ATLANTA — A state Senate committee adopted an ambitious set of recommendations Tuesday aimed at curbing jury awards in medical malpractice, personal injury and product liability lawsuits.
Named after its ultimate goal, the Reducing Georgia’s Cost of Doing Business Study Committee embraced a series of tort reform proposals, including capping punitive damage awards, long sought by business groups and their Republican allies in the General Assembly.
The GOP-controlled legislature passed a tort-reform bill back in 2005. But the Georgia Supreme Court subsequently struck down as unconstitutional its key provision capping non-economic awards in medical malpractice cases at $350,000.
Supporters of tort reform cite a flurry of large jury awards in recent years they say are hurting the state’s business climate. However, significant reform legislation has yet to make it through the General Assembly.
Opponents, led by advocates for trial lawyers, say the proposed reforms would take away the legal rights of victims of medical malpractice, car crashes or faulty products to have their cases heard in court.
Besides the cap on punitive damages, key recommendations the study committee approved Tuesday included proposals to:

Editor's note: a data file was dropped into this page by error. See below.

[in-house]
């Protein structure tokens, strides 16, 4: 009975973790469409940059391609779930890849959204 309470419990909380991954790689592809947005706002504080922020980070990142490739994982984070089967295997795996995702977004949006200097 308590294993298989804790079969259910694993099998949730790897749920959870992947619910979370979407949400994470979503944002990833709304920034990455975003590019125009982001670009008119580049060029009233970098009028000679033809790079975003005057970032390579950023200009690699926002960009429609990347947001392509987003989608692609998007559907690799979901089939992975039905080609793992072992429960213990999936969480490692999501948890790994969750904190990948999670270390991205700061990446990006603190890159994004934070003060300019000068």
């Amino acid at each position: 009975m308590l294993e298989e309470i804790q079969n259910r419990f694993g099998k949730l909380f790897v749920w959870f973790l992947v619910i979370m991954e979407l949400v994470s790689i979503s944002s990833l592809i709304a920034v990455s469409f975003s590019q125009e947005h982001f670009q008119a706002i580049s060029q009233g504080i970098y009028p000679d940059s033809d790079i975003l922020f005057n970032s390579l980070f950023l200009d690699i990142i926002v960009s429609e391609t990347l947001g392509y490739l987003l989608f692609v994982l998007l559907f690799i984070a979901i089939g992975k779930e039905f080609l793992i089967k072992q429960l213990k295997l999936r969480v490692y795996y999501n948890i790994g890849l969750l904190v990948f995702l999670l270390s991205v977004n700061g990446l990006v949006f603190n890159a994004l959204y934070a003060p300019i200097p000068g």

♦ Allow defense lawyers in personal injury cases to introduce into evidence whether an injured motorist was wearing a seatbelt at the time of the crash;
♦ Prohibit plaintiffs from seeking “phantom damages,” compensatory damages beyond what a plaintiff will actually pay for medical care or treatment;
♦ Make it harder to find home- or business owners negligent for injuries victims suffer from crimes committed by criminals trespassing without the property owner’s knowledge;
♦ Prohibit defense lawyers from suggesting specific damage awards to juries.
Personal injury lawyer Gino Brogdon, a member of the study committee, objected to a number of the panel’s proposals and was the lone “no” vote on many of its 19 recommendations, including seat belt admissibility and phantom damages. He also voted against capping punitive damages along with Sen. Emanuel Jones, D-Decatur.
On premises liability, Brogdon objected to shielding property owners from liability for negligence unless they have committed an overt act.
“People who ignore criminal activity and don’t make security arrangements are committing an overt act,” he said.
But Dr. Andrew Reisman, another committee member, said current law makes it too easy to sue a property owner over a crime that occurs on their premises by a trespasser.
“The only way property owners can protect themselves is to put up a 12-foot barbed wire fence around their home or business,” he said.
Committee members added two proposals Tuesday to the 17 recommendations they took up at the beginning of the meeting, including a suggestion that the General Assembly consider setting caps on plaintiff lawyers’ contingency fees.
The panel stopped short of recommending specific maximum percentages of awards lawyers could claim, based on the dollar amount of the award.